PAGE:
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West Valley Hotels to Become Homeless Housing

Joined by LA Family Housing at a small celebration under COVID-19 protocols, Councilmember Bob Blumenfield has announced that the City of Los Angeles has purchased two hotels for unhoused Angelenos in his district.  These are the first two hotels in Los Angeles that will transition from being temporarily leased sites in Project Roomkey to permanent sites as part of Project Homekey.

“With the temporary nature of Project Roomkey, I wanted to make sure that no one who entered the program in the West Valley experienced gaps in service or returned to the street. Today we’ve been able to make that goal a reality and have these buildings forever,” said Blumenfield. “The only way we will be able to solve the homelessness emergency is by continuing to invest in diverse housing options with services.”

These hotels will help local unsheltered people get into stable housing. With the purchase of the Howard Johnson in Reseda (75 rooms) and the Super 8 in Canoga Park (52 rooms), these sites will serve formerly homeless people on a permanent basis. The Howard Johnson will continue to be transitional housing with residents relocated as appropriate housing is found and more permanent supportive housing is built. The Super 8 will be converted to permanent housing with the installation of kitchenettes in each room, while serving as an interim housing facility for now.

Purchased by the Housing Authority of the City of Los Angeles (HACLA) and transferred to LA Family Housing (LAFH) to own and operate, these acquisitions are the result of the successful partnership between the City and State to bring unsheltered residents indoors and prevent the vulnerable from exposure to COVID-19. The purchase of the two hotels was done with the State of California Homekey Program and CARES Act funding approved by the City Council.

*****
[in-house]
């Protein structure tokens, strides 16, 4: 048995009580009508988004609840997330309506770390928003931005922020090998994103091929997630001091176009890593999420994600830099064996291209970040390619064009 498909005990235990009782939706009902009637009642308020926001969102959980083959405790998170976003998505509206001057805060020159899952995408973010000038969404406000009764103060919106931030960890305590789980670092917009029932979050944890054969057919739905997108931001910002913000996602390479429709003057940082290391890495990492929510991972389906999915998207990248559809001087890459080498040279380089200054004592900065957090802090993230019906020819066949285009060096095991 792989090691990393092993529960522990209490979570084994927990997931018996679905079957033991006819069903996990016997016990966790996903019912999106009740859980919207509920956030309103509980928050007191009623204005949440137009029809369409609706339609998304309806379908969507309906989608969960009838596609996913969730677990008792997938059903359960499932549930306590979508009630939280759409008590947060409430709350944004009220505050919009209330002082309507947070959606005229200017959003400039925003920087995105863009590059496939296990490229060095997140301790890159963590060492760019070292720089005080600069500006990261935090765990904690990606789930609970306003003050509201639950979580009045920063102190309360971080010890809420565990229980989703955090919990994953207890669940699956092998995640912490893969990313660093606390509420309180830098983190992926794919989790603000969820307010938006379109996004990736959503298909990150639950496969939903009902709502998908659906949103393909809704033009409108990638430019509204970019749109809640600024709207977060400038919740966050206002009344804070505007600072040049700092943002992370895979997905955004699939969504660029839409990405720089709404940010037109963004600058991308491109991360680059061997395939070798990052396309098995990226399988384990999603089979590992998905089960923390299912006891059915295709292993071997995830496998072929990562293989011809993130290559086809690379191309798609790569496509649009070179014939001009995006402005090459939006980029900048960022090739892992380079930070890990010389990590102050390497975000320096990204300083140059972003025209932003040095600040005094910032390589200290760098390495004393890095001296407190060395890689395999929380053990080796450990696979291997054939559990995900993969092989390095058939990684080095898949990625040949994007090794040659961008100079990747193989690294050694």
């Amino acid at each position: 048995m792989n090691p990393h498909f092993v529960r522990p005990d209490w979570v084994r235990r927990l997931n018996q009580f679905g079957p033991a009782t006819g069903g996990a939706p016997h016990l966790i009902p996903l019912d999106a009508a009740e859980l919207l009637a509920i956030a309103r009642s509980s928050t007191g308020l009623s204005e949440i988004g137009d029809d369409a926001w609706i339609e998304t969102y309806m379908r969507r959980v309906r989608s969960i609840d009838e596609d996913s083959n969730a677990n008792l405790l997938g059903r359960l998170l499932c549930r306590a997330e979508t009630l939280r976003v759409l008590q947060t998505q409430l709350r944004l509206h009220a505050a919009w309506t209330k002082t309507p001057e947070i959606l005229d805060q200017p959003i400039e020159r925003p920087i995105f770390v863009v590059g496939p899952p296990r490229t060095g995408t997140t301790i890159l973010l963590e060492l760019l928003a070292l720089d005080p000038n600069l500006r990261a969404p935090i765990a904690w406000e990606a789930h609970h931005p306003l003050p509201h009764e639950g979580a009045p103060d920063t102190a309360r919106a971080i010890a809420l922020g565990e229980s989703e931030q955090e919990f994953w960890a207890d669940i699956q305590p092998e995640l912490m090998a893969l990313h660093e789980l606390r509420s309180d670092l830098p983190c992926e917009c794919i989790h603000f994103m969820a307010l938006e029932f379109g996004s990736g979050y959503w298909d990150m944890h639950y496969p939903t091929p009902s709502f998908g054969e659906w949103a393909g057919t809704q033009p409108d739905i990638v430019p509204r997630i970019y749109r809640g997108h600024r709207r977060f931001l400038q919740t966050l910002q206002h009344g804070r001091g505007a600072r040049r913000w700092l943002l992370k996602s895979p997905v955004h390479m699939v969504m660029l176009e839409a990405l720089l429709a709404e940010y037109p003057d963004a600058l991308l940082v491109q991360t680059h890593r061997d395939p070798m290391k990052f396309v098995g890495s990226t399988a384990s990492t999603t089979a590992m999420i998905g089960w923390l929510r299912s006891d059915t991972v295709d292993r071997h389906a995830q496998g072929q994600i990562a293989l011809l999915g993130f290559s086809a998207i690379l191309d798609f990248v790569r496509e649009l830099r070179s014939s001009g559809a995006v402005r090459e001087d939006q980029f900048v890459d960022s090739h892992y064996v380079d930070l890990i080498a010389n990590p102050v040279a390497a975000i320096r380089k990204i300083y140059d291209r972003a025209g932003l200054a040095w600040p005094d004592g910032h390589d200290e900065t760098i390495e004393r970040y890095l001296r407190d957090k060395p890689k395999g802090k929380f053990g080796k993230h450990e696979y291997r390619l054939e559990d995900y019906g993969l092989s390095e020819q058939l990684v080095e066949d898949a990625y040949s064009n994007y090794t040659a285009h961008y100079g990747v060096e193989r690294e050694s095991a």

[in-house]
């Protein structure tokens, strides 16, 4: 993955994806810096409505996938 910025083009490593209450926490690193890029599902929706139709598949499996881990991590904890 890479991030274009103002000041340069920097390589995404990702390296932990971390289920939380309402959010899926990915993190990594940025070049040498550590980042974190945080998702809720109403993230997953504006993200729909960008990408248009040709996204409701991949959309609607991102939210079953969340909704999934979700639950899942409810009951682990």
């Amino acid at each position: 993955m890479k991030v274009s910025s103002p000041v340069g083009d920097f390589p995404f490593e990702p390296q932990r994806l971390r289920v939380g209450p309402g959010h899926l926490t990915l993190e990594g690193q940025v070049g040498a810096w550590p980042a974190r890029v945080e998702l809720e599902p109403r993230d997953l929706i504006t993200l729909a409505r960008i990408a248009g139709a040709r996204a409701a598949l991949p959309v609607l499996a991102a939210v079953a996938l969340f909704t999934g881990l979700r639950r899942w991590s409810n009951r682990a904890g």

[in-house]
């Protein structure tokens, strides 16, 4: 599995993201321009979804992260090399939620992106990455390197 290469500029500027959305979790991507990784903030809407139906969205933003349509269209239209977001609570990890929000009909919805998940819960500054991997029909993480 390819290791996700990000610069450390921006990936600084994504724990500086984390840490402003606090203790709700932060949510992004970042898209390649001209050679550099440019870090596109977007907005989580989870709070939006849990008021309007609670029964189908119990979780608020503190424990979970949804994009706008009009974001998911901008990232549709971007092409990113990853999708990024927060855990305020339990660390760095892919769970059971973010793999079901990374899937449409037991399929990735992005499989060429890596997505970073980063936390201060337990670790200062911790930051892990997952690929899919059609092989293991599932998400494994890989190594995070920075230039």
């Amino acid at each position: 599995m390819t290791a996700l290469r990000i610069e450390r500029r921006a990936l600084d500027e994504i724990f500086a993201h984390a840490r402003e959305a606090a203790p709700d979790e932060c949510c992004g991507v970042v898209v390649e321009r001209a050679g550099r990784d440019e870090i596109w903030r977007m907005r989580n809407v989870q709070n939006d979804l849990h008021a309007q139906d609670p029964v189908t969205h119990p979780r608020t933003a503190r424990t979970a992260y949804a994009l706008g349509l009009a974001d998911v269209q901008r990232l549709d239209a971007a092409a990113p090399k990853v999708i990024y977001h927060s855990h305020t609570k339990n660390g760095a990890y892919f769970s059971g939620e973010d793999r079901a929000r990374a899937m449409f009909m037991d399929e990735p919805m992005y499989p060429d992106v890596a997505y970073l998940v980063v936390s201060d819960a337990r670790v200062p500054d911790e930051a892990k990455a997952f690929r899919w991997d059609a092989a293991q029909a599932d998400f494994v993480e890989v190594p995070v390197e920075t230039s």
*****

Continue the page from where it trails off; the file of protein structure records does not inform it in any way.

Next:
“Project Homekey is allowing us to quickly expand available interim and permanent housing in the City of LA and is an example of solution-oriented leadership,” said Douglas Guthrie, Chief Executive Officer of HACLA. “We are so pleased to have a long-term stake in this community with our project in partnership with LA Family Housing and want to acknowledge that none of this would be possible without cooperative leadership at the State and local level, including City leaders like Councilmember Blumenfield.”

Project Roomkey has been a collaborative effort between multiple levels of government and the Los Angeles Homeless Services Authority (LAHSA) to swiftly provide local unhoused people with rooms, and supportive services, throughout the COVID-19 pandemic. As LAHSA has been closing down some hotels and finding other living assistance for the formerly homeless, Blumenfield fought to ensure that the two Roomkey sites in his district were formally purchased to create new, permanent housing opportunities for the West Valley’s homeless.

To celebrate the occasion, Blumenfield joined Stephanie Klasky Gamer, CEO of LA Family Housing, and a formerly homeless resident named Michael to hand over a ceremonial key and drop off care packages comprised of reusable masks and personal hand sanitizers for each of the residents.

“We are incredibly grateful for the State and City’s efforts to end homelessness in people’s lives and greatly appreciate the opportunity to house more Angelenos through Project Homekey,” said Stephanie Klasky-Gamer. “We are in unprecedented times. With far too many Angelenos without work, facing dwindling unemployment benefits, and rents they can no longer afford, the already staggering rate of homelessness in our city will without question increase. Through Project Homekey, LA Family Housing is poised to meet the growing need for safe and stable interim and permanent supportive housing for our city’s most vulnerable residents.”

Blumenfield has been pushing to create many other West Valley homeless projects in his district that currently are in the works or expanding. In January 2021, the 80-bed Bridge Housing facility will open in Canoga Park and two Cabin Communities with 125 tiny homes are projected to open in March/April. He is also expanding Safe Parking lots in the district and helping shepherd permanent supportive housing and other developments. Additionally, he secured $450,000 to grow the capacity for the drug addiction and mental health program for unhoused people that he started with Providence-Cedars Medical Center and Tarzana Treatment Center.

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